If they don't listen to the voice - for an upward transition - move with them - staying towards the hip to encourage forward. For downward, stop and if you need to put more tension on the line. Hand over hand - make the circle smaller until they do break gait. You have to be quick though to ensure they stay forward.

For a horse that won't 'whoa' - we send them to the wall/fence and use the wall as a partner. Can be comical though if our cow bred horses don't want to stop. They roll back and keep going.
     
    01-13-2012, 01:12 PM
  #7
Foal
Thanks mls, that was pretty helpful. I know most of this stuff but I am still learning to apply it when and where.
     
    01-13-2012, 02:29 PM
  #8
Started
In Parelli Natural Horsemanship, we're not allowed to voice cue at all, from day one, because we need to develop our body language, & skills with giving the right feel with rope & stick/wand to the horse. It's a discipline that will improve your clarity for the horse tremendously!

Also, we understand that going round & round in mindless circles is totally boring for the horse, so we keep it short, & keep it interesting by causing changes of gait & direction & allowing the horse to pick the direction sometimes, in a spirit of amiability, & not facing him with "all your eyes" (your entire front, solar plexus, etc., facing him "sounds" like a bullhorn to him), but standing STILL & passing rope behind our backs as he goes round. We allow him to "ask a question", we don't get on him for breaking gait or anything, so as to keep the relationship top priority, not his perfect performance.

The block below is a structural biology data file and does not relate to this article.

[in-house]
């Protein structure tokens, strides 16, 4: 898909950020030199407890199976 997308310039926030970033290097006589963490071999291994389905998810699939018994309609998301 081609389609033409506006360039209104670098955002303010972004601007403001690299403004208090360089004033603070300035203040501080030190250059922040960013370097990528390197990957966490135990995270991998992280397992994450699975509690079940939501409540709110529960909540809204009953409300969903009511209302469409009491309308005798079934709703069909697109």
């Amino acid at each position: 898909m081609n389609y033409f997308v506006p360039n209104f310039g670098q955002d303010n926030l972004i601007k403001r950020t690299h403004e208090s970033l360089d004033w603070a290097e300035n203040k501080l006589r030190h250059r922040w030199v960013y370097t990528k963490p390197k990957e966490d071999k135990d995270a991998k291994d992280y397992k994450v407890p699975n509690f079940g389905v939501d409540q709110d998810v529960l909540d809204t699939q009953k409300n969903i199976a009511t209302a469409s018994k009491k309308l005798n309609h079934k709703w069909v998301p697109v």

In short, I don't longe, I do circling game, for the reasons mentioned.
     
    01-13-2012, 02:34 PM
  #9
Foal
Thank you Northern. I don't think that will be a technique I will be using though. If it works for you, great!
     
    01-13-2012, 02:49 PM
  #10
Trained
Don't switch your voice cues. You want to be consistent. You are teaching your pony a new language.
I would suggest a yank on the line to get him to face you. You are saying, "Pay attention," not, "STOP THAT, YOU SO & SO!!!". Say "Pay attention" with the line, and then, ask again. PRAISE LAVISHLY with any effort. Your pony really does want to please you, and it helps to bond with him.
According to Ryan Gingerich, research suggests no MORE than 7 repetitions at any one training session. After that a horse will tune you out. Just a handy rule of thumb. =D
     

Thread Tools

Similar Threads
Thread Thread Starter Forum Replies Last Post
Young horse just not listening to the bit? DeeSmith Horse Tack and Equipment 3 06-08-2011 06:50 PM
Can you put collection on voice cue? coffeeaddict Horse Training 20 05-10-2011 02:48 PM
Voice Commands youngm357 Horse Training 2 08-21-2010 08:53 PM
Listening to what your horse has to say! dreamrideredc Horse Talk 5 06-14-2010 08:14 AM
voice commmands BryCowboy7 Horse Riding 16 06-03-2009 04:43 PM



All times are GMT -4. The time now is 10:00 AM.


Powered by vBulletin® Version 3.8.5
Copyright ©2000 - 2014, Jelsoft Enterprises Ltd.
Search Engine Friendly URLs by vBSEO 3.6.0